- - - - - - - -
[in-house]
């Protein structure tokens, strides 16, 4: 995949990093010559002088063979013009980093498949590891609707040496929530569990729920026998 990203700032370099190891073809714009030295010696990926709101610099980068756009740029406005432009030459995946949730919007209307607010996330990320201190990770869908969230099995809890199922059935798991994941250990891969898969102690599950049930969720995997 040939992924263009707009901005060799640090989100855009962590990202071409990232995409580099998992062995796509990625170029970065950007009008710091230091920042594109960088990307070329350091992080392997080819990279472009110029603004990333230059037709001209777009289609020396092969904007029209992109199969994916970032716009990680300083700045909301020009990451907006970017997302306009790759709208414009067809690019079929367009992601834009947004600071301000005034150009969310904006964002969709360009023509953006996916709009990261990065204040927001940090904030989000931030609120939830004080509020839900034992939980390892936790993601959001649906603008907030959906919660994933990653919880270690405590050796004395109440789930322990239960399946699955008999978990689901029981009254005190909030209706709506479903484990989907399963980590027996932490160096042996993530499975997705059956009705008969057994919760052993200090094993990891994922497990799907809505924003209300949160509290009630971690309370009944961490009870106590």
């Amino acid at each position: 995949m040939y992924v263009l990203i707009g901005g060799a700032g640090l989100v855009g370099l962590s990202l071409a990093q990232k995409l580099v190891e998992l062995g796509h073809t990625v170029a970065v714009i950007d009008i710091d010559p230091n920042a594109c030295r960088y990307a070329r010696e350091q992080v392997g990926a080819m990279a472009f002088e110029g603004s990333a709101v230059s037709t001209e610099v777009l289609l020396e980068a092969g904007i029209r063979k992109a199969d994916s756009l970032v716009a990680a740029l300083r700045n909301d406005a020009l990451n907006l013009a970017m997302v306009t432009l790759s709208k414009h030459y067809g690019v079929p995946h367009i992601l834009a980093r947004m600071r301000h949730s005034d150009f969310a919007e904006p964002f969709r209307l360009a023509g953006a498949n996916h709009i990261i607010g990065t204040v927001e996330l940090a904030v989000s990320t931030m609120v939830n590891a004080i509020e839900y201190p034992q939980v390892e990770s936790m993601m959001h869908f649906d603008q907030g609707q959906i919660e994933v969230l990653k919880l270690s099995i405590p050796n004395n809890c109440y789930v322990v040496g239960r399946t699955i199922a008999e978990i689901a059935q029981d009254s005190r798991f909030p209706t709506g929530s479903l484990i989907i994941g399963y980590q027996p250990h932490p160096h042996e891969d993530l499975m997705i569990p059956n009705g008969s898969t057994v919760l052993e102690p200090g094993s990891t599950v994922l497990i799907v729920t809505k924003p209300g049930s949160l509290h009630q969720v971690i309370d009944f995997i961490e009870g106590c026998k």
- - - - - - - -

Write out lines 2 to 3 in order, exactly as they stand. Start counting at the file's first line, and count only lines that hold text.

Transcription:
């Protein structure tokens, strides 16, 4: 995949990093010559002088063979013009980093498949590891609707040496929530569990729920026998 990203700032370099190891073809714009030295010696990926709101610099980068756009740029406005432009030459995946949730919007209307607010996330990320201190990770869908969230099995809890199922059935798991994941250990891969898969102690599950049930969720995997 040939992924263009707009901005060799640090989100855009962590990202071409990232995409580099998992062995796509990625170029970065950007009008710091230091920042594109960088990307070329350091992080392997080819990279472009110029603004990333230059037709001209777009289609020396092969904007029209992109199969994916970032716009990680300083700045909301020009990451907006970017997302306009790759709208414009067809690019079929367009992601834009947004600071301000005034150009969310904006964002969709360009023509953006996916709009990261990065204040927001940090904030989000931030609120939830004080509020839900034992939980390892936790993601959001649906603008907030959906919660994933990653919880270690405590050796004395109440789930322990239960399946699955008999978990689901029981009254005190909030209706709506479903484990989907399963980590027996932490160096042996993530499975997705059956009705008969057994919760052993200090094993990891994922497990799907809505924003209300949160509290009630971690309370009944961490009870106590």
């Amino acid at each position: 995949m040939y992924v263009l990203i707009g901005g060799a700032g640090l989100v855009g370099l962590s990202l071409a990093q990232k995409l580099v190891e998992l062995g796509h073809t990625v170029a970065v714009i950007d009008i710091d010559p230091n920042a594109c030295r960088y990307a070329r010696e350091q992080v392997g990926a080819m990279a472009f002088e110029g603004s990333a709101v230059s037709t001209e610099v777009l289609l020396e980068a092969g904007i029209r063979k992109a199969d994916s756009l970032v716009a990680a740029l300083r700045n909301d406005a020009l990451n907006l013009a970017m997302v306009t432009l790759s709208k414009h030459y067809g690019v079929p995946h367009i992601l834009a980093r947004m600071r301000h949730s005034d150009f969310a919007e904006p964002f969709r209307l360009a023509g953006a498949n996916h709009i990261i607010g990065t204040v927001e996330l940090a904030v989000s990320t931030m609120v939830n590891a004080i509020e839900y201190p034992q939980v390892e990770s936790m993601m959001h869908f649906d603008q907030g609707q959906i919660e994933v969230l990653k919880l270690s099995i405590p050796n004395n809890c109440y789930v322990v040496g239960r399946t699955i199922a008999e978990i689901a059935q029981d009254s005190r798991f909030p209706t709506g929530s479903l484990i989907i994941g399963y980590q027996p250990h932490p160096h042996e891969d993530l499975m997705i569990p059956n009705g008969s898969t057994v919760l052993e102690p200090g094993s990891t599950v994922l497990i799907v729920t809505k924003p209300g049930s949160l509290h009630q969720v971690i309370d009944f995997i961490e009870g106590c026998k």